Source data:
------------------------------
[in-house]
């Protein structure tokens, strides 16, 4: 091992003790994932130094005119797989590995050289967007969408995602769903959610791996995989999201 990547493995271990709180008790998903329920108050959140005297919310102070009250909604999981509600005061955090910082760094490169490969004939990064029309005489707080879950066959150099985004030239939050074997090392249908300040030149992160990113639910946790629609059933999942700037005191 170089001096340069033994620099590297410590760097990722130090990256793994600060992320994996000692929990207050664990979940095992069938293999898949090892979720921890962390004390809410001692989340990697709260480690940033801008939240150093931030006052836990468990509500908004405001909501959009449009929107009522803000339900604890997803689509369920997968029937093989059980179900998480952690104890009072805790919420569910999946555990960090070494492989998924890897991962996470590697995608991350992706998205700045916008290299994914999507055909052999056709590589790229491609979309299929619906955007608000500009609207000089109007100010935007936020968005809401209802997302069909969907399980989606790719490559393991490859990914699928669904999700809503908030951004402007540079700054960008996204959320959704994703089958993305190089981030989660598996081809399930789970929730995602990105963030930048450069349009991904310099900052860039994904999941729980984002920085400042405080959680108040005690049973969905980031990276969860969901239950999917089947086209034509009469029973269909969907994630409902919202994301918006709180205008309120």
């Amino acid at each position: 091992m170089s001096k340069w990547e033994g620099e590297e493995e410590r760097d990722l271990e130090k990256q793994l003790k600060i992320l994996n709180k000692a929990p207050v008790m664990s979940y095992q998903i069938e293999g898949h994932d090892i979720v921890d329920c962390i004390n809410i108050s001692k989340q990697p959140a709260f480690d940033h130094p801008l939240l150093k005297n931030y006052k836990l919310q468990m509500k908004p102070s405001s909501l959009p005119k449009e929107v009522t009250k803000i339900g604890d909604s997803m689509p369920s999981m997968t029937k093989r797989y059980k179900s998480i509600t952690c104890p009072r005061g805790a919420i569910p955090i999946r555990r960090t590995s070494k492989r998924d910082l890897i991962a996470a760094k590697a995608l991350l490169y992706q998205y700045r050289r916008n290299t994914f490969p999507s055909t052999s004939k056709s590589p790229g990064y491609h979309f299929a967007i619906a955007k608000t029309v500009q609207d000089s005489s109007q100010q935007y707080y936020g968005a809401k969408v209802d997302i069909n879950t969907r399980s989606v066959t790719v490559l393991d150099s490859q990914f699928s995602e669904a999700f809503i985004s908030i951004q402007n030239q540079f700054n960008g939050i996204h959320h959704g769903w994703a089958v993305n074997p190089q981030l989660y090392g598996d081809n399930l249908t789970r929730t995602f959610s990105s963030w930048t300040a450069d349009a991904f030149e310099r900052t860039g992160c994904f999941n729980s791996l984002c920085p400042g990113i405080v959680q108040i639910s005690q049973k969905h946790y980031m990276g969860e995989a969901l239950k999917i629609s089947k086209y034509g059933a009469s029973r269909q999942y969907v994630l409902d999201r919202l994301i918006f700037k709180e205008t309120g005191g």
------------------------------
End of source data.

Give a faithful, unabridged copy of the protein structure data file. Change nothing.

[in-house]
């Protein structure tokens, strides 16, 4: 091992003790994932130094005119797989590995050289967007969408995602769903959610791996995989999201 990547493995271990709180008790998903329920108050959140005297919310102070009250909604999981509600005061955090910082760094490169490969004939990064029309005489707080879950066959150099985004030239939050074997090392249908300040030149992160990113639910946790629609059933999942700037005191 170089001096340069033994620099590297410590760097990722130090990256793994600060992320994996000692929990207050664990979940095992069938293999898949090892979720921890962390004390809410001692989340990697709260480690940033801008939240150093931030006052836990468990509500908004405001909501959009449009929107009522803000339900604890997803689509369920997968029937093989059980179900998480952690104890009072805790919420569910999946555990960090070494492989998924890897991962996470590697995608991350992706998205700045916008290299994914999507055909052999056709590589790229491609979309299929619906955007608000500009609207000089109007100010935007936020968005809401209802997302069909969907399980989606790719490559393991490859990914699928669904999700809503908030951004402007540079700054960008996204959320959704994703089958993305190089981030989660598996081809399930789970929730995602990105963030930048450069349009991904310099900052860039994904999941729980984002920085400042405080959680108040005690049973969905980031990276969860969901239950999917089947086209034509009469029973269909969907994630409902919202994301918006709180205008309120």
């Amino acid at each position: 091992m170089s001096k340069w990547e033994g620099e590297e493995e410590r760097d990722l271990e130090k990256q793994l003790k600060i992320l994996n709180k000692a929990p207050v008790m664990s979940y095992q998903i069938e293999g898949h994932d090892i979720v921890d329920c962390i004390n809410i108050s001692k989340q990697p959140a709260f480690d940033h130094p801008l939240l150093k005297n931030y006052k836990l919310q468990m509500k908004p102070s405001s909501l959009p005119k449009e929107v009522t009250k803000i339900g604890d909604s997803m689509p369920s999981m997968t029937k093989r797989y059980k179900s998480i509600t952690c104890p009072r005061g805790a919420i569910p955090i999946r555990r960090t590995s070494k492989r998924d910082l890897i991962a996470a760094k590697a995608l991350l490169y992706q998205y700045r050289r916008n290299t994914f490969p999507s055909t052999s004939k056709s590589p790229g990064y491609h979309f299929a967007i619906a955007k608000t029309v500009q609207d000089s005489s109007q100010q935007y707080y936020g968005a809401k969408v209802d997302i069909n879950t969907r399980s989606v066959t790719v490559l393991d150099s490859q990914f699928s995602e669904a999700f809503i985004s908030i951004q402007n030239q540079f700054n960008g939050i996204h959320h959704g769903w994703a089958v993305n074997p190089q981030l989660y090392g598996d081809n399930l249908t789970r929730t995602f959610s990105s963030w930048t300040a450069d349009a991904f030149e310099r900052t860039g992160c994904f999941n729980s791996l984002c920085p400042g990113i405080v959680q108040i639910s005690q049973k969905h946790y980031m990276g969860e995989a969901l239950k999917i629609s089947k086209y034509g059933a009469s029973r269909q999942y969907v994630l409902d999201r919202l994301i918006f700037k709180e205008t309120g005191g």